Understanding Pernicious Anemia
Pernicious anemia is an autoimmune disorder in which your body can’t
make enough healthy red blood cells because it can’t absorb enough vitamin B-12.
It’s sometimes called vitamin B-12 deficiency anemia. Anemia is a medical
condition in which the blood is low in normal red blood cells.
This type of anemia is called “pernicious” because it was once
considered a deadly disease. This was due to the lack of available treatment.
Today, the disease is relatively easy to treat with B-12 injections or
However, untreated vitamin B-12 deficiency can lead to severe
complications. These can include:
- brain damage
- nerve damage
- heart problems
- chronic anemia
- stomach cancer
What Are the Symptoms of Pernicious Anemia?
The progression of pernicious anemia is very slow, making it
difficult to recognize symptoms because you may have become used to not feeling
Commonly overlooked symptoms include:
- chest pain
- weight loss
In rare cases of pernicious anemia, you may have neurological
symptoms. These can include:
- an unsteady gait
- spasticity, which is stiffness and tightness in
- peripheral neuropathy, which is numbness in the
arms and legs
- progressive lesions of the spinal cord
- memory loss
What Causes Pernicious Anemia?
Anemia is a medical condition in which the blood is low in normal
red blood cells. In the case of pernicious anemia, the body requires both vitamin
B-12 and a type of protein called intrinsic factor (IF) to make red blood
cells. Vitamin B-12 is found in:
- dairy products
- fortified soy, nut, and rice milk
- nutritional supplements
IF is a protein produced by cells in the stomach. After you
consume vitamin B-12, it travels to your stomach where it binds with IF. The
two are then absorbed in the last part of your small intestine.
In most cases of pernicious anemia, the body’s immune system
attacks and destroys the cells that produce IF in the stomach. If these cells
are destroyed, the body can’t make IF and it can’t absorb vitamin B-12.
Without enough vitamin B-12, the body will produce abnormally large
red blood cells, which are called macrocytes. Because of their large size,
these abnormal cells may not be able to leave the bone marrow, where red blood
cells are made, and enter the bloodstream. This results in a decrease in
oxygen-carrying red blood cells in the bloodstream. This can lead to fatigue
Pernicious anemia is a type of large cell, or macrocytic, anemia.
It’s sometimes called megaloblastic anemia because of the abnormally large size
of the red blood cells produced.
Pernicious anemia is not the only kind of macrocytic anemia.
Other causes of abnormally large red blood cells include:
- the long-term use of certain medications and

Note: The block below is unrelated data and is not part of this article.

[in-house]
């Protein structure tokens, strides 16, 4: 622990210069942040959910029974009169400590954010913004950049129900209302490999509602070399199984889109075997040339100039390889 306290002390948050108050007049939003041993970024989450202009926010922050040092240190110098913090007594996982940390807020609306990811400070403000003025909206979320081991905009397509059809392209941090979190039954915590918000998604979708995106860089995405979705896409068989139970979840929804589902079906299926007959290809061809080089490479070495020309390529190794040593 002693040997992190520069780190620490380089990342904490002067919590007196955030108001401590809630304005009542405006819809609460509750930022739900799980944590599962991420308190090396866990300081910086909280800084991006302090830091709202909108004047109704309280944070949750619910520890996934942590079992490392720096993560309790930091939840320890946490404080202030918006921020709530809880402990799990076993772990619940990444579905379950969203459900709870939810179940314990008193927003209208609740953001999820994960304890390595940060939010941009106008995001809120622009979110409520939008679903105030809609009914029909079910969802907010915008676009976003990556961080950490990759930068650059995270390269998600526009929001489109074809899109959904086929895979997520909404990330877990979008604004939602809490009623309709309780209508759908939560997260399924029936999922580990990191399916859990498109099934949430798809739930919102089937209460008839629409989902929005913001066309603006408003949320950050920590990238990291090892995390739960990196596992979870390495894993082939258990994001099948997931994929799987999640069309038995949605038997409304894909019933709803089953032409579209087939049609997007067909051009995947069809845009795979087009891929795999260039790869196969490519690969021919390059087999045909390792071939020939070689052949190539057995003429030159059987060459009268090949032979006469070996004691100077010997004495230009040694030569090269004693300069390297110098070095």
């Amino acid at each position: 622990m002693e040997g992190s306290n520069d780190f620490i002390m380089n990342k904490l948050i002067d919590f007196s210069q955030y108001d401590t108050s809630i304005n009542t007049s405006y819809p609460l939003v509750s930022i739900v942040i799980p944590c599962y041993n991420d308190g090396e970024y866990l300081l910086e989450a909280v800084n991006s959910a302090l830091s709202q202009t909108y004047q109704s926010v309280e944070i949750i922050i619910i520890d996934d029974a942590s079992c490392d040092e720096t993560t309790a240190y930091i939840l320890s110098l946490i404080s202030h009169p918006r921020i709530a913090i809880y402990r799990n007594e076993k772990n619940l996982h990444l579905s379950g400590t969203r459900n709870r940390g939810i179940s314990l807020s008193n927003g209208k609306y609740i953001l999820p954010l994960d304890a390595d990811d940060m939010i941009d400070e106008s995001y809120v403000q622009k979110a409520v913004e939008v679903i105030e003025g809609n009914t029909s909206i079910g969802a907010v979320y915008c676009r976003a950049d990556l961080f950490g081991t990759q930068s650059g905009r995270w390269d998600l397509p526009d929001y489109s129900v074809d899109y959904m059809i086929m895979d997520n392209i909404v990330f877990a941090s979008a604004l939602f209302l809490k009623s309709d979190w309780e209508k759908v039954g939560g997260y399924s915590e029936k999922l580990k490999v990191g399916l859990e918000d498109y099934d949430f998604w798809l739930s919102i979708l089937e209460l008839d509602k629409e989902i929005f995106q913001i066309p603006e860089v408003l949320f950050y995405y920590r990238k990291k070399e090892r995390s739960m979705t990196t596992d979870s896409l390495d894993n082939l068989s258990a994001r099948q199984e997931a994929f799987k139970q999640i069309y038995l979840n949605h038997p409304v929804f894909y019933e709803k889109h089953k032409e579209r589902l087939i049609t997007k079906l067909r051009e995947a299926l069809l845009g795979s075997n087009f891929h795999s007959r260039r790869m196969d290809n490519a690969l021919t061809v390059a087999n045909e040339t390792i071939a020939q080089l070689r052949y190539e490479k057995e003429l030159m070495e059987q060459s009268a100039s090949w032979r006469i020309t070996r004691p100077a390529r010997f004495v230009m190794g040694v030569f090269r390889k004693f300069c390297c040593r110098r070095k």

antibiotics, such as methotrexate
- chronic obstructive pulmonary disease
- chronic alcoholism
- folate (vitamin B-9) deficiency caused by poor diet
or disorders that affect absorption
Other causes of vitamin B-12 deficiency, such as poor diet, are
often confused with pernicious anemia. Pernicious anemia is strictly an
autoimmune disorder resulting from a lack of IF. Pernicious anemia is also seen
in children who are born with a genetic defect that prevents them from making
How Is Pernicious Anemia Diagnosed?
Your doctor will usually need to do several tests to diagnose you
with pernicious anemia. These include:
- a complete blood count (CBC) test
- a vitamin B-12 deficiency test
- an IF deficiency test
- a biopsy to look for cell damage in the stomach
Vitamin B-12 levels are assessed through a blood test. Low levels
indicate a deficiency.
Your doctor may also want to see if there has been any damage to
your stomach walls. This can be easily diagnosed through a biopsy. A biopsy
removes a sample of the stomach’s cells. The cells are then examined
microscopically for any damage.
Intrinsic factor deficiency is tested through a blood sample. The
blood is tested for antibodies against IF and the stomach’s cells.
In a healthy immune system, antibodies are responsible for
finding bacteria or viruses. They then mark the invading germs for destruction.
In an autoimmune disease, such as pernicious anemia, the body’s antibodies stop
distinguishing between disease and healthy tissue. In this case, they destroy the
cells making IF.
What Is the Treatment for Pernicious Anemia?
The treatment for pernicious anemia is a two-part process. Your
doctor will treat any existing vitamin B-12 deficiency and check for iron deficiency.
You’ll have lifelong monitoring to look for long-term consequences.
Treatment begins with:
- vitamin B-12 injections that are slowly
decreased over time
- CBC tests to measure vitamin B-12 and iron levels
in blood serum
- blood tests to monitor replacement treatments
The symptoms of long-term damage include:
- an upset stomach
- difficulty swallowing
- weight loss
- iron deficiency
Your doctor may want to continue monitoring you on a long-term
basis. This will focus on identifying any possible serious consequences of
pernicious anemia. The most dangerous complication is gastric cancer. They can
check for the start of cancer at regular visits and through biopsies.
Talk to your doctor if you think you may have the symptoms of
pernicious anemia. Early diagnosis and treatment are important for preventing
any future complications.